The Administrator and Deputy Human Resource Manager of Ghana Cocobod in the Western Region, Regina Adjei Baffuor, has encouraged cocoa farmers in the country not to allow themselves to be lured into cutting down their cocoa trees for either galamsey activities or rubber plantation.

According to her, such activities only deprive the nation of getting the needed resource from cocoa as well as bettering the lives of the farmers urging the farmers to secure a future in their cocoa farms rather than galamsey.

She made the statement during a health walk and aerobics programme organised by staff of Cocobod and the general public in Takoradi as part of activities to mark the 75th Anniversary of Ghana Cocobod.

Both staff and a cross section of the general public walked through some principal streets of Takoradi amidst brass band music.

The occasion was also to sensitise the general public on the importance of cocoa to Ghana’s economy and government’s efforts being adopted to better the lives of cocoa farmers.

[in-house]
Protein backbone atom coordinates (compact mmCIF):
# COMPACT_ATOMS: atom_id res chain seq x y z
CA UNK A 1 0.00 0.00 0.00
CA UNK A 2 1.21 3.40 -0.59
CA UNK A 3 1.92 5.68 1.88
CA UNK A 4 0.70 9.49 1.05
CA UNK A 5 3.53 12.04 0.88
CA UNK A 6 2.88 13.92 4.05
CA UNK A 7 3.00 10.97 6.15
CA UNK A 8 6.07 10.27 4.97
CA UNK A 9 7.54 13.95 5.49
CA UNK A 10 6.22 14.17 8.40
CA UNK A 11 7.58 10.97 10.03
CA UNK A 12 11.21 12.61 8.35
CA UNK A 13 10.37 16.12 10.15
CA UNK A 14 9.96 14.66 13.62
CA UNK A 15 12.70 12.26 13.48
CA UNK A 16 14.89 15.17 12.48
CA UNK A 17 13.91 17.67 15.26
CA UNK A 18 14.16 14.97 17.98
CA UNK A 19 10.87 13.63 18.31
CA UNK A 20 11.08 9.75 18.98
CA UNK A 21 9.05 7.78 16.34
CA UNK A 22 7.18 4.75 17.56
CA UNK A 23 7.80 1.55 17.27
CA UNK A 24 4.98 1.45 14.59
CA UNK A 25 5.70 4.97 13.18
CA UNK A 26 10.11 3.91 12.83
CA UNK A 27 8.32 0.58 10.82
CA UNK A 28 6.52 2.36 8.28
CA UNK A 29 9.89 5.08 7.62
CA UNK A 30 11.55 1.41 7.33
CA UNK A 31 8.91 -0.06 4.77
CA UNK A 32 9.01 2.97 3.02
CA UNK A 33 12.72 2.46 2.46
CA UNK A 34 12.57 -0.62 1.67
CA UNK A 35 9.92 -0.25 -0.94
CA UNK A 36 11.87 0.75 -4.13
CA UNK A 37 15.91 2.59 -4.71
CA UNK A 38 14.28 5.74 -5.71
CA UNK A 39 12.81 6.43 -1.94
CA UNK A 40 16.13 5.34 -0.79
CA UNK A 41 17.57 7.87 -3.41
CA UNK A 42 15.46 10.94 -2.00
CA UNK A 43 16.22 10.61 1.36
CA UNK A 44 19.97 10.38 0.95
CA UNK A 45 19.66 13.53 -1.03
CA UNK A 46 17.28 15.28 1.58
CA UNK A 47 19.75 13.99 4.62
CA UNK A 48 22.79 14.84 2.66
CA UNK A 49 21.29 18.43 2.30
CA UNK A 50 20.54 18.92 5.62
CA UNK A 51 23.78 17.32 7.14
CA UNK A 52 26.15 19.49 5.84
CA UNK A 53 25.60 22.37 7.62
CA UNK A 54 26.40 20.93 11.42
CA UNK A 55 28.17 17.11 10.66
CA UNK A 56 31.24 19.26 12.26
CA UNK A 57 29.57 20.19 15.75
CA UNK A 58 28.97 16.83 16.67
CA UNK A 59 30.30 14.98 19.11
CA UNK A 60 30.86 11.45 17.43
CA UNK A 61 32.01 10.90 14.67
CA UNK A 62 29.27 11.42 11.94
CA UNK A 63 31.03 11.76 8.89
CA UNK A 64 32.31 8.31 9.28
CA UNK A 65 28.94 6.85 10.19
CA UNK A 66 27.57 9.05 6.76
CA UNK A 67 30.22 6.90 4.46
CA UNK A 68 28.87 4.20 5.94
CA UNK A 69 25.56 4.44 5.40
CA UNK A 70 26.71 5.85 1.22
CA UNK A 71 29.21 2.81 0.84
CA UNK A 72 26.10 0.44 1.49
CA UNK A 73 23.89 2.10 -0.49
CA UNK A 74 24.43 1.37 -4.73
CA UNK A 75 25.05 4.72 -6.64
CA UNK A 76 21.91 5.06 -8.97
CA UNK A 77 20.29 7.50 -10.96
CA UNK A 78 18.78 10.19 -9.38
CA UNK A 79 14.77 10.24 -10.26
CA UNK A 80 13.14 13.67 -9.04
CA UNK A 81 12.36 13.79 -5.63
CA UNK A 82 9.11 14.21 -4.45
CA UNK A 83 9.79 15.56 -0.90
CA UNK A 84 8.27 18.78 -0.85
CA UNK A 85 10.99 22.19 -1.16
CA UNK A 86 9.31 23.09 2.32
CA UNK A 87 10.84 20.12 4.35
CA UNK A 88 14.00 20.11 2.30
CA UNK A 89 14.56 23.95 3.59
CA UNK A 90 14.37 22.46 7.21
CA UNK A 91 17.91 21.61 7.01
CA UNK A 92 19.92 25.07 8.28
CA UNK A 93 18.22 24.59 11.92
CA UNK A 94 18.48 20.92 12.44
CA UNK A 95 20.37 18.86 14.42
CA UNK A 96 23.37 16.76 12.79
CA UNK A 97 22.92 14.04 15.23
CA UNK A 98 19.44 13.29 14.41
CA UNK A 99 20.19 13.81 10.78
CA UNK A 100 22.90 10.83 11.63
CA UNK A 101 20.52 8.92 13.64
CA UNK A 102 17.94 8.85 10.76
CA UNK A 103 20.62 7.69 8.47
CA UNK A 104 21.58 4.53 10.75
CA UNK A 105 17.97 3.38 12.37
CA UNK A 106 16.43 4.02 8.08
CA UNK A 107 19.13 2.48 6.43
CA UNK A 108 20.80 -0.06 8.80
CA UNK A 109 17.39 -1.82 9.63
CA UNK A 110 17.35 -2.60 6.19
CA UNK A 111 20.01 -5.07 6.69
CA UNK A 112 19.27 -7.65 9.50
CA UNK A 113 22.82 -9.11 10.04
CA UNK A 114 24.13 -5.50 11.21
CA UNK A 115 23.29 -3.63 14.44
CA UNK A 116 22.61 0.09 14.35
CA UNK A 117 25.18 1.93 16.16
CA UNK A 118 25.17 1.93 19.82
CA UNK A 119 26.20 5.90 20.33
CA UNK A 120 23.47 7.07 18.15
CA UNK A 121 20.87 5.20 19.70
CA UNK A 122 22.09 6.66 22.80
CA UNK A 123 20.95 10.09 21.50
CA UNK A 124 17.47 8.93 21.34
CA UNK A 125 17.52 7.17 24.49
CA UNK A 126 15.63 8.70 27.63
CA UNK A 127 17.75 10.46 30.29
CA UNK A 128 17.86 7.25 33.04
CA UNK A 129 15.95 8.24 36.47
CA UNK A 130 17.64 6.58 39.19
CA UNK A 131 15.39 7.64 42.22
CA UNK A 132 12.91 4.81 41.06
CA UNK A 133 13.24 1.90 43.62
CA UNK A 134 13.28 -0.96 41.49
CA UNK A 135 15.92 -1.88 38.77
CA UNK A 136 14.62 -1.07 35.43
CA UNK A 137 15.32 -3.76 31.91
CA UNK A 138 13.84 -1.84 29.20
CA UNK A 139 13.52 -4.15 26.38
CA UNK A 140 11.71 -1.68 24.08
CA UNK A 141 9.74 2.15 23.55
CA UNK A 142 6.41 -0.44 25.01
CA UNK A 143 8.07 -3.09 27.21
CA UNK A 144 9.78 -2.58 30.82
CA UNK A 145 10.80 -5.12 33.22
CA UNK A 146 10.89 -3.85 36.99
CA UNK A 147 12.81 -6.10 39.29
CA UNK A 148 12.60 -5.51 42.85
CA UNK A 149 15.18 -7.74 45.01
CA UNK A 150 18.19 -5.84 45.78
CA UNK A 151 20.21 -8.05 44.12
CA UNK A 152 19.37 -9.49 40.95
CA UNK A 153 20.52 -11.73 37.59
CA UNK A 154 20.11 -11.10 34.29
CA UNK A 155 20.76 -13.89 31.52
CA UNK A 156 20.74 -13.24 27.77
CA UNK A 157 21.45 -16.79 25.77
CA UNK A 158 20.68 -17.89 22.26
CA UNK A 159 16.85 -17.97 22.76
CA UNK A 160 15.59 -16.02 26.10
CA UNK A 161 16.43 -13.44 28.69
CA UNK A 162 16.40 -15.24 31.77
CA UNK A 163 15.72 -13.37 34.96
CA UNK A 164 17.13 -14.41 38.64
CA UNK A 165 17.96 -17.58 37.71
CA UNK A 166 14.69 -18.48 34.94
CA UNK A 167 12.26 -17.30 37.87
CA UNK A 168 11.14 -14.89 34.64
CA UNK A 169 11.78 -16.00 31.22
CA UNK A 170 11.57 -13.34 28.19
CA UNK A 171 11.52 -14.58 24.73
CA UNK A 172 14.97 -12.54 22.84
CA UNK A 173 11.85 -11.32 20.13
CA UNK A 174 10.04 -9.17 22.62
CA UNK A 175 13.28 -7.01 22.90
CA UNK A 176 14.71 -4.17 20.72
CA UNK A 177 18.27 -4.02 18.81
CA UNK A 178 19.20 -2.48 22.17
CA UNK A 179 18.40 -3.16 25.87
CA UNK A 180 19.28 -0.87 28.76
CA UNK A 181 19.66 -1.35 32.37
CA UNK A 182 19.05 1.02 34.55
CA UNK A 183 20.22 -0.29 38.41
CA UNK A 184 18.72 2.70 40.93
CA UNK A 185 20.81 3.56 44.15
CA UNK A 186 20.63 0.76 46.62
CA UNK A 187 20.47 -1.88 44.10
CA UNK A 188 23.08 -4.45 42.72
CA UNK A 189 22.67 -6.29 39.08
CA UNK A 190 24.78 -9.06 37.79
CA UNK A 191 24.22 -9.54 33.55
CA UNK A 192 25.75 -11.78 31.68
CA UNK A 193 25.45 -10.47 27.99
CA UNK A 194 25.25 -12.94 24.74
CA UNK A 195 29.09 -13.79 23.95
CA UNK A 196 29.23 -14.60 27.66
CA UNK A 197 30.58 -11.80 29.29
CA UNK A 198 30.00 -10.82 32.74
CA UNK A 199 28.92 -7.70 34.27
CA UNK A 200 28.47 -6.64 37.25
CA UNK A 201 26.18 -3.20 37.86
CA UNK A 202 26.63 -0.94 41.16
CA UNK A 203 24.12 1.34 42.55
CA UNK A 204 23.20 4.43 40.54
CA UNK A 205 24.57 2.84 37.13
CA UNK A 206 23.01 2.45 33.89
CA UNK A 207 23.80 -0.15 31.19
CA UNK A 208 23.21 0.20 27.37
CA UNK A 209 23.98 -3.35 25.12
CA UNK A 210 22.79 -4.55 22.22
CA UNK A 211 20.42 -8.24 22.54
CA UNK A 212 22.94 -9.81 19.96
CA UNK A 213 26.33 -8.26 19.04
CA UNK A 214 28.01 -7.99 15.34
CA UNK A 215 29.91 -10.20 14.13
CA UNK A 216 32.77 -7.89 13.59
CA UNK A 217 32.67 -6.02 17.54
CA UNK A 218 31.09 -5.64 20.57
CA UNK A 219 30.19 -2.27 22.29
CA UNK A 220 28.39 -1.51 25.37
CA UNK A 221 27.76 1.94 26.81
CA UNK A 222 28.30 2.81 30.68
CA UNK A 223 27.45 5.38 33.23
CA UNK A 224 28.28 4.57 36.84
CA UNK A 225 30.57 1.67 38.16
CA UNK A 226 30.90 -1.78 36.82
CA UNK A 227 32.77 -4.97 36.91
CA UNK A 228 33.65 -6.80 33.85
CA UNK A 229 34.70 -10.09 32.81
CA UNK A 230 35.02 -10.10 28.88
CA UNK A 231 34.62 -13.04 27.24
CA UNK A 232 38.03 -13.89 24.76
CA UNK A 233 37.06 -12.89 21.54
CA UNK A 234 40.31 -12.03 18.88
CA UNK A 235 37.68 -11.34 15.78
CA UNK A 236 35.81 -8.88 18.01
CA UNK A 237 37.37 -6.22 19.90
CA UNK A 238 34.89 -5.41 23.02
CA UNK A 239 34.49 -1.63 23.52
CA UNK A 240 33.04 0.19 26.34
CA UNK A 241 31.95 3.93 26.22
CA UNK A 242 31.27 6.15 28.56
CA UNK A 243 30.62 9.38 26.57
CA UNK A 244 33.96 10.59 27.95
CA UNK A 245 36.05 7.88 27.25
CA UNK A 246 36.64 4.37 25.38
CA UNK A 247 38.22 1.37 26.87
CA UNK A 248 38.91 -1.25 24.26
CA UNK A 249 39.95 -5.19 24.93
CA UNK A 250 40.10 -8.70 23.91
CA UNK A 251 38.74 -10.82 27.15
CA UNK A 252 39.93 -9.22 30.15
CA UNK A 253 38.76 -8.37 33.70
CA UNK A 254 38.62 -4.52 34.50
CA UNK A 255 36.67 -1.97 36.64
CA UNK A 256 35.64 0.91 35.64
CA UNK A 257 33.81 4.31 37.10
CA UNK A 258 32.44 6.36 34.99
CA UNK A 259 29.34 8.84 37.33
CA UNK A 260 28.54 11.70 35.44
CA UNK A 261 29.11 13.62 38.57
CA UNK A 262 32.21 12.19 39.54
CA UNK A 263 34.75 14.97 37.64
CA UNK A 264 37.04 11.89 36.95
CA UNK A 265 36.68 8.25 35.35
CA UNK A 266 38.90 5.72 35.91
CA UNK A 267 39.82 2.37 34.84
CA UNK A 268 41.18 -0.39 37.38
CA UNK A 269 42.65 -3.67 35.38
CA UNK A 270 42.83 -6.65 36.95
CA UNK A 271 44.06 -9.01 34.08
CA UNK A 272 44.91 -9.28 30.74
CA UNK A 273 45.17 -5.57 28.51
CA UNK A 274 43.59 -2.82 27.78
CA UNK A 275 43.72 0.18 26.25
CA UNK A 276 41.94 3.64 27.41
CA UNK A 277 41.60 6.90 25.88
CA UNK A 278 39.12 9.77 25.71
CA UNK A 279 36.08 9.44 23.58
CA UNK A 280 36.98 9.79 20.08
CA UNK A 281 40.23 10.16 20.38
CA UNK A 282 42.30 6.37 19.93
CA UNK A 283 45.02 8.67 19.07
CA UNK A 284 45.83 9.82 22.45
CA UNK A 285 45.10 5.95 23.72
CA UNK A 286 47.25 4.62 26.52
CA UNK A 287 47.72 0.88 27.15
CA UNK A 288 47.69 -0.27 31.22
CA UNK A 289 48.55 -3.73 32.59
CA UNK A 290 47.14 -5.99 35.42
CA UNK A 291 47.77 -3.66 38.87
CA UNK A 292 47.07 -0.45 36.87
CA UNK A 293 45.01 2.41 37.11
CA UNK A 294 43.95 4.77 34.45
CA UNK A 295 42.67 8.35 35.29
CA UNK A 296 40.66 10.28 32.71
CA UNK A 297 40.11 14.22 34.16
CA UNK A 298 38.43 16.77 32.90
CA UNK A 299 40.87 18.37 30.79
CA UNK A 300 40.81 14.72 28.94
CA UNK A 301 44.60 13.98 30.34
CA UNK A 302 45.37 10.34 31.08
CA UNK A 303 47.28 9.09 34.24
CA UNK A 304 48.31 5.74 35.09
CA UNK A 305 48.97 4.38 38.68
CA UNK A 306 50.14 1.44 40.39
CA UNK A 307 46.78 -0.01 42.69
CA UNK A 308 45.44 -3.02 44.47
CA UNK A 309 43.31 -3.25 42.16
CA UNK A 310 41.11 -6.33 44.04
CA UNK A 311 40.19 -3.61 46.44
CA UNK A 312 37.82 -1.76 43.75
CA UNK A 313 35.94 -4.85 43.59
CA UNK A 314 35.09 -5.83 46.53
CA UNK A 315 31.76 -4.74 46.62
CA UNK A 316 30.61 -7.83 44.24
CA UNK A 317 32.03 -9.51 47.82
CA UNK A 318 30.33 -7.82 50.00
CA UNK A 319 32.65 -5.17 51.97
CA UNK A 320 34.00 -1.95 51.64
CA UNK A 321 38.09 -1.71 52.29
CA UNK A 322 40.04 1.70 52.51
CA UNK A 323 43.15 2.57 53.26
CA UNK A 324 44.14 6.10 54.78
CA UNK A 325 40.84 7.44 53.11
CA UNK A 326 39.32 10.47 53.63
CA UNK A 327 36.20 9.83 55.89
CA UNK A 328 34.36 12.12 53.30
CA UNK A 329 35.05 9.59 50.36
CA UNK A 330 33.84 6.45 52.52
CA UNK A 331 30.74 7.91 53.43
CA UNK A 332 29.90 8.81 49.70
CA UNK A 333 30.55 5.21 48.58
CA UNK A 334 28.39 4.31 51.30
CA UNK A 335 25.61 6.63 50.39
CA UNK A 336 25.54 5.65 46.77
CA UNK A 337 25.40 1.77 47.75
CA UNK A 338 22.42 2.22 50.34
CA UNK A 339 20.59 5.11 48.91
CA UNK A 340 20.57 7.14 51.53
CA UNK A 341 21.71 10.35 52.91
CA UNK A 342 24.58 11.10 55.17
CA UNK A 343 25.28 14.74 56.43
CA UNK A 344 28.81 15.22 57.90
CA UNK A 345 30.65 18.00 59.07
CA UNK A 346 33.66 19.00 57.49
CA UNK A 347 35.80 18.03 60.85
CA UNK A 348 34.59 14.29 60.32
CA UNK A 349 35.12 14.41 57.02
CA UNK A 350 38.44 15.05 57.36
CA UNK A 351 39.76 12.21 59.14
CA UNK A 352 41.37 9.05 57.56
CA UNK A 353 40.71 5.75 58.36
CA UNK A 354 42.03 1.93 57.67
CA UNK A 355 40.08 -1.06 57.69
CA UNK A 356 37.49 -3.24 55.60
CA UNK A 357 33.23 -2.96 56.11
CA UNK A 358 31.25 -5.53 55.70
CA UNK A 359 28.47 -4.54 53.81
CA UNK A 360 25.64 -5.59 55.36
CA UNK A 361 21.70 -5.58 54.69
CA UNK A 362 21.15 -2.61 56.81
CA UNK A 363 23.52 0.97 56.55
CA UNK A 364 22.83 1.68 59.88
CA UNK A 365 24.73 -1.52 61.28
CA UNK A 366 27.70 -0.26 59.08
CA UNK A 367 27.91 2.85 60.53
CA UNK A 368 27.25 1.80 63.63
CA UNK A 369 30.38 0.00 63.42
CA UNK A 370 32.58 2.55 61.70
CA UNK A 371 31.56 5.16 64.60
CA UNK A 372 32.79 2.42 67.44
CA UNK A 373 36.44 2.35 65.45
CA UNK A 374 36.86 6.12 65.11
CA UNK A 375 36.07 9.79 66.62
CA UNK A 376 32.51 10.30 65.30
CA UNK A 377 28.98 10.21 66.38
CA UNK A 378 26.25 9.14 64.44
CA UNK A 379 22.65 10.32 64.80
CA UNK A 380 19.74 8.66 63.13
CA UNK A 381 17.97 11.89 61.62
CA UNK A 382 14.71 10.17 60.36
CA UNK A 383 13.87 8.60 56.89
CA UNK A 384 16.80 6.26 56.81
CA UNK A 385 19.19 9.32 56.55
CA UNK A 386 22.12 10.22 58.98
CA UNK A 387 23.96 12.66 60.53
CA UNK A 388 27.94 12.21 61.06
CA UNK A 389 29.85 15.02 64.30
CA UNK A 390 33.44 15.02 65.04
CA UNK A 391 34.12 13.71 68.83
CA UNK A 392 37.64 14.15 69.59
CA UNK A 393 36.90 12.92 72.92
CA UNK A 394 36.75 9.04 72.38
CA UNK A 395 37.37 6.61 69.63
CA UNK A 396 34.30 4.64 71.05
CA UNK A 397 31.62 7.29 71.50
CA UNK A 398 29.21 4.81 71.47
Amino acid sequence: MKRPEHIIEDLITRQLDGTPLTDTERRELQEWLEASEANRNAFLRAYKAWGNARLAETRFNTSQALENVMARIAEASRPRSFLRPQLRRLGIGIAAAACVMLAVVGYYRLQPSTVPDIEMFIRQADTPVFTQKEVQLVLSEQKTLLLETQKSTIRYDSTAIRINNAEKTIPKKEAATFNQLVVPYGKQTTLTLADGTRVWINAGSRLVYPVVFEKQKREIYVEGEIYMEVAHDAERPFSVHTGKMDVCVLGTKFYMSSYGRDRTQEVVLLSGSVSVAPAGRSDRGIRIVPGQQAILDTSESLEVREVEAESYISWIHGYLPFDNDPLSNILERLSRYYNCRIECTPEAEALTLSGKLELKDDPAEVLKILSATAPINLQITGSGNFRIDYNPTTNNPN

Regina Adjei Baffuor touching on the theme for the celebration; “[email protected]: Sustaining Our Environment, Wealth and Health” said it was to protect the cocoa economy by securing sustainable farming practices alongside boosting domestic cocoa consumption, and thereby urged the public to adopt the consumption of cocoa which has a lot of benefits.

She, however, bemoaned the widespread loss of cocoa farms to illegal mining activities, popularly known as galamsey with some farmers being pushed to sell their cocoa farms to galamseyers.

“We want to use our anniversary to sensitise the public that cocoa is wealth and they should therefore not be enticed into cutting down their cocoa trees,” she emphasised.

Principal Human Resource Officer for Quality Control for Cocobod, Anita Stephens, admitted cocoa yield has declined due to galamsey activities and appealed to stakeholders to help curb the issue of illegal mining.

By Paa Kojo Peters|ConnectFM|